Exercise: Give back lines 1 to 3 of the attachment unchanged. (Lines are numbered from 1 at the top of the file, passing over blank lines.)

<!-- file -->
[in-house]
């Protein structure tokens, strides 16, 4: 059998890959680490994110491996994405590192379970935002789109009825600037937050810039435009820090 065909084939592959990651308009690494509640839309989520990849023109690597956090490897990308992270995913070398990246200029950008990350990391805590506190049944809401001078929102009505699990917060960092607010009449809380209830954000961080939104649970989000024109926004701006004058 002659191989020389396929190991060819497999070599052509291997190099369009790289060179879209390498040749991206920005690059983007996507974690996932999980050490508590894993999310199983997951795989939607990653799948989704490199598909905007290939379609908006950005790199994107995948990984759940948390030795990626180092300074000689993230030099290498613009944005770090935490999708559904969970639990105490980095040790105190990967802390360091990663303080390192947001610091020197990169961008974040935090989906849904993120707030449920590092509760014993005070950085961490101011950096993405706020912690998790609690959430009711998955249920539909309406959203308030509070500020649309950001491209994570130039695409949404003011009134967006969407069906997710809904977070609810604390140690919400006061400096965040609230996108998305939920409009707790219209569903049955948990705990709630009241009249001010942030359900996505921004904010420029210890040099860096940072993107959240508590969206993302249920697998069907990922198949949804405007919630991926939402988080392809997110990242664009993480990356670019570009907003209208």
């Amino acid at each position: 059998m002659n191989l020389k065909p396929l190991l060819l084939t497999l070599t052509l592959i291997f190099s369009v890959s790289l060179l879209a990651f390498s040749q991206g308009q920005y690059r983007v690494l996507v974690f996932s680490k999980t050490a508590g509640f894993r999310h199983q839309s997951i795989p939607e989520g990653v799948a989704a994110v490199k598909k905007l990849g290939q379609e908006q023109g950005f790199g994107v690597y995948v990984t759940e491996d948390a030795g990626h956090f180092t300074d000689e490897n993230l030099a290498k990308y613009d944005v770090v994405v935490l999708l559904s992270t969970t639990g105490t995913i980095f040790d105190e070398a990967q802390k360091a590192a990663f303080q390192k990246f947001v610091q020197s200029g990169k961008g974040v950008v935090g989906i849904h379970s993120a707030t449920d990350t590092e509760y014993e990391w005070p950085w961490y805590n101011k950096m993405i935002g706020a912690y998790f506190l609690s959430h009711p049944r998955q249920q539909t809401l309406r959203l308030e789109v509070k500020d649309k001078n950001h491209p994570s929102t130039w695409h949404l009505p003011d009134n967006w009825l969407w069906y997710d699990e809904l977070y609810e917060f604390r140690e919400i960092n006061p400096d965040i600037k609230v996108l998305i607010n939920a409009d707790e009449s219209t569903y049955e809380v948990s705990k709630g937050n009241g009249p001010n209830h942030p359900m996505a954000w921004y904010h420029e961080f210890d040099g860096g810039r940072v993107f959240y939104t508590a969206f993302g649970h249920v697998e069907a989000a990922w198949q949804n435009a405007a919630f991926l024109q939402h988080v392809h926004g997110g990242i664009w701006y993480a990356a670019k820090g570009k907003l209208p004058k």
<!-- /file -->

[in-house]
């Protein structure tokens, strides 16, 4: 059998890959680490994110491996994405590192379970935002789109009825600037937050810039435009820090 065909084939592959990651308009690494509640839309989520990849023109690597956090490897990308992270995913070398990246200029950008990350990391805590506190049944809401001078929102009505699990917060960092607010009449809380209830954000961080939104649970989000024109926004701006004058 002659191989020389396929190991060819497999070599052509291997190099369009790289060179879209390498040749991206920005690059983007996507974690996932999980050490508590894993999310199983997951795989939607990653799948989704490199598909905007290939379609908006950005790199994107995948990984759940948390030795990626180092300074000689993230030099290498613009944005770090935490999708559904969970639990105490980095040790105190990967802390360091990663303080390192947001610091020197990169961008974040935090989906849904993120707030449920590092509760014993005070950085961490101011950096993405706020912690998790609690959430009711998955249920539909309406959203308030509070500020649309950001491209994570130039695409949404003011009134967006969407069906997710809904977070609810604390140690919400006061400096965040609230996108998305939920409009707790219209569903049955948990705990709630009241009249001010942030359900996505921004904010420029210890040099860096940072993107959240508590969206993302249920697998069907990922198949949804405007919630991926939402988080392809997110990242664009993480990356670019570009907003209208």
């Amino acid at each position: 059998m002659n191989l020389k065909p396929l190991l060819l084939t497999l070599t052509l592959i291997f190099s369009v890959s790289l060179l879209a990651f390498s040749q991206g308009q920005y690059r983007v690494l996507v974690f996932s680490k999980t050490a508590g509640f894993r999310h199983q839309s997951i795989p939607e989520g990653v799948a989704a994110v490199k598909k905007l990849g290939q379609e908006q023109g950005f790199g994107v690597y995948v990984t759940e491996d948390a030795g990626h956090f180092t300074d000689e490897n993230l030099a290498k990308y613009d944005v770090v994405v935490l999708l559904s992270t969970t639990g105490t995913i980095f040790d105190e070398a990967q802390k360091a590192a990663f303080q390192k990246f947001v610091q020197s200029g990169k961008g974040v950008v935090g989906i849904h379970s993120a707030t449920d990350t590092e509760y014993e990391w005070p950085w961490y805590n101011k950096m993405i935002g706020a912690y998790f506190l609690s959430h009711p049944r998955q249920q539909t809401l309406r959203l308030e789109v509070k500020d649309k001078n950001h491209p994570s929102t130039w695409h949404l009505p003011d009134n967006w009825l969407w069906y997710d699990e809904l977070y609810e917060f604390r140690e919400i960092n006061p400096d965040i600037k609230v996108l998305i607010n939920a409009d707790e009449s219209t569903y049955e809380v948990s705990k709630g937050n009241g009249p001010n209830h942030p359900m996505a954000w921004y904010h420029e961080f210890d040099g860096g810039r940072v993107f959240y939104t508590a969206f993302g649970h249920v697998e069907a989000a990922w198949q949804n435009a405007a919630f991926l024109q939402h988080v392809h926004g997110g990242i664009w701006y993480a990356a670019k820090g570009k907003l209208p004058k």